David Cameron has handled the offshore tax avoidance thing very badly, I think we can now declare. So badly, in fact, that we should now discuss the idea that it has threatened the future of his premiership. A lot of people out there, particularly on the left or centre-left of politics, would love to see Cameron being forced to resign, particularly over an issue like avoiding tax. But I’d like to take the time now to point out some basic things to these folks.
Cameron resigning will not be the end of Tory government. They will still be as dominant as they are now in British politics, and Jeremy Corbyn will still be the leader of the opposition. Cameron being gone will change none of that. And the new Tory prime minister, whomever it is in the end, is likely to be a lot worse than Cameron at his lowest.
If Cameron resigns in the very near future, there are essentially four possibilities for who takes over as PM. One, Osborne; two, Boris; three, Gove; four, a right-wing backbencher from out of the blue. It doesn’t take long to figure out that all of these options are worse from any sort of left of centre position than having Cameron lead the country. The most likely one is Boris given that Osborne represents Cameron continuity (at a time when that will have been discredited within Tory circles) and the other two are long shots (Gove is far from sure to even run). Given that, I would ask people who are left of centre to seriously think about Boris as London mayor and then project that onto the entire country. You can just about treat being mayor as a sinecure, particularly if both times you got elected you were up against a chavist strike-lover who runs off at the mouth about Marxist nonsense on a continuous basis. You can’t do that while in Number 10 – but we may just get treated to the awful chance of seeing Boris Johnson give it a try.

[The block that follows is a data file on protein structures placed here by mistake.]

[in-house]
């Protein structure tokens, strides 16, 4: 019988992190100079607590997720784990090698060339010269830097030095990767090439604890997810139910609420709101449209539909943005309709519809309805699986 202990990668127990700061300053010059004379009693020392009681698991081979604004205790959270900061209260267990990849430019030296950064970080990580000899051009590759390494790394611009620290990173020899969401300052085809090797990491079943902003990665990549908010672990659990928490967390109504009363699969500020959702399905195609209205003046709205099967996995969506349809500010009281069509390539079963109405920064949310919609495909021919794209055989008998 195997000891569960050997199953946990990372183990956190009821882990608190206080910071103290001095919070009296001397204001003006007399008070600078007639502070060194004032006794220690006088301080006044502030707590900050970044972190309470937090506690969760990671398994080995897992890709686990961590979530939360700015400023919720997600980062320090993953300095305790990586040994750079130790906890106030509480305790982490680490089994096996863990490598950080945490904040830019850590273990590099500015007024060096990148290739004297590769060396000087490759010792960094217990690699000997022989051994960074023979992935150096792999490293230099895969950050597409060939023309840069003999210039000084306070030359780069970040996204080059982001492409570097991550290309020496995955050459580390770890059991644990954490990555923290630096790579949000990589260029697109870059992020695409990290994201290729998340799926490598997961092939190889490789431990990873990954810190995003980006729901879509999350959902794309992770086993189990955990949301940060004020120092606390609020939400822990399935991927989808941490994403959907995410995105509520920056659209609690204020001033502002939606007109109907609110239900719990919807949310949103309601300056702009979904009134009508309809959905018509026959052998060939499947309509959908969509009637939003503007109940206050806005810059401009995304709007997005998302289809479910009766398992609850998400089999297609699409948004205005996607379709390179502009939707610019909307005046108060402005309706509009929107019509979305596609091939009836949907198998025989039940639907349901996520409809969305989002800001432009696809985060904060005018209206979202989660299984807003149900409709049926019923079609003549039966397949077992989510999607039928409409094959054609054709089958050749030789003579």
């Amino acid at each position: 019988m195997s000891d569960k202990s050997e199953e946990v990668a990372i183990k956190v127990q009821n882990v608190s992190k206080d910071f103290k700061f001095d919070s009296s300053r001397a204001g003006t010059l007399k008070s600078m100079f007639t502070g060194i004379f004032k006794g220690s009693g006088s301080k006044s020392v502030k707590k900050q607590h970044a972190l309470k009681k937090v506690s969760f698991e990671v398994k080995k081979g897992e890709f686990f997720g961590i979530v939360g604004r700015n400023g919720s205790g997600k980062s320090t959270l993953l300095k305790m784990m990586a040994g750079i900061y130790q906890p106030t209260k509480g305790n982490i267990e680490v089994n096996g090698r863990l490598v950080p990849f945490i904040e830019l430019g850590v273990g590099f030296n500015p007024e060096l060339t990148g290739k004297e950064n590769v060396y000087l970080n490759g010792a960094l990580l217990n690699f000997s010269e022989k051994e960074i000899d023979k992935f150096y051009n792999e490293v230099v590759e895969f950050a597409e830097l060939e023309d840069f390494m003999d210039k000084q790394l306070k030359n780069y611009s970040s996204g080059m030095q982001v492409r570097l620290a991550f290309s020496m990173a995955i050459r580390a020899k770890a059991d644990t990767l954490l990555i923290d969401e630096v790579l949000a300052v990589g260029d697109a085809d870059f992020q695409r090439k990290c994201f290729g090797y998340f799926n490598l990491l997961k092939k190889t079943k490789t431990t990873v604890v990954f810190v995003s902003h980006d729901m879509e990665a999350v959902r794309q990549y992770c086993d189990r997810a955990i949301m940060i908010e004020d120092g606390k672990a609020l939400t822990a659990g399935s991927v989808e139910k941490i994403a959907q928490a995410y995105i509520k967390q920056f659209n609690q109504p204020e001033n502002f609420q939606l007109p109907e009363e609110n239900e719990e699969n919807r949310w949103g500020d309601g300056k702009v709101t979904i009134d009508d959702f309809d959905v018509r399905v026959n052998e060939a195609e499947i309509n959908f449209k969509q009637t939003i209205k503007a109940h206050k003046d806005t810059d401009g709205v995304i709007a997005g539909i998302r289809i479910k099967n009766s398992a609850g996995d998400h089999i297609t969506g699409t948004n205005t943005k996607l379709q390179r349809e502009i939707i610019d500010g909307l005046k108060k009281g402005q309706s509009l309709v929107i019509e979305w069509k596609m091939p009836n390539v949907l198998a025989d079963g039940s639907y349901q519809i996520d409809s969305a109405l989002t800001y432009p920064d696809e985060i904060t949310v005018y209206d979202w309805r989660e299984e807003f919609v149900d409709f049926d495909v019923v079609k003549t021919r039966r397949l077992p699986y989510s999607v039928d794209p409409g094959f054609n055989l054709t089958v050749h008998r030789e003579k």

That’s before we get into the EU referendum. There is a fear that Cameron’s scandal will translate into a gain for the Leave side of the debate by trying to turn the June poll into a plebiscite on the prime minister. Whatever you think about David Cameron – and how the whole reason this referendum is taking place in the first place is his fault, and that if it causes his downfall then schadenfreude spring forth – if you want the UK to remain in the European Union, Cameron being dragged into the mud right this second isn’t great for that cause. Particularly when Corbyn looks like he can’t be arsed with the whole ordeal.
Imagining a situation in which the right of the Conservative Party has control of the leadership (and thus the premiership) while Corbyn looks immovable as leader of the opposition due to the utopian fantasies of the Labour membership is absolutely terrifying – and yet, it is also increasingly likely. Ponder that when you call for Cameron Out.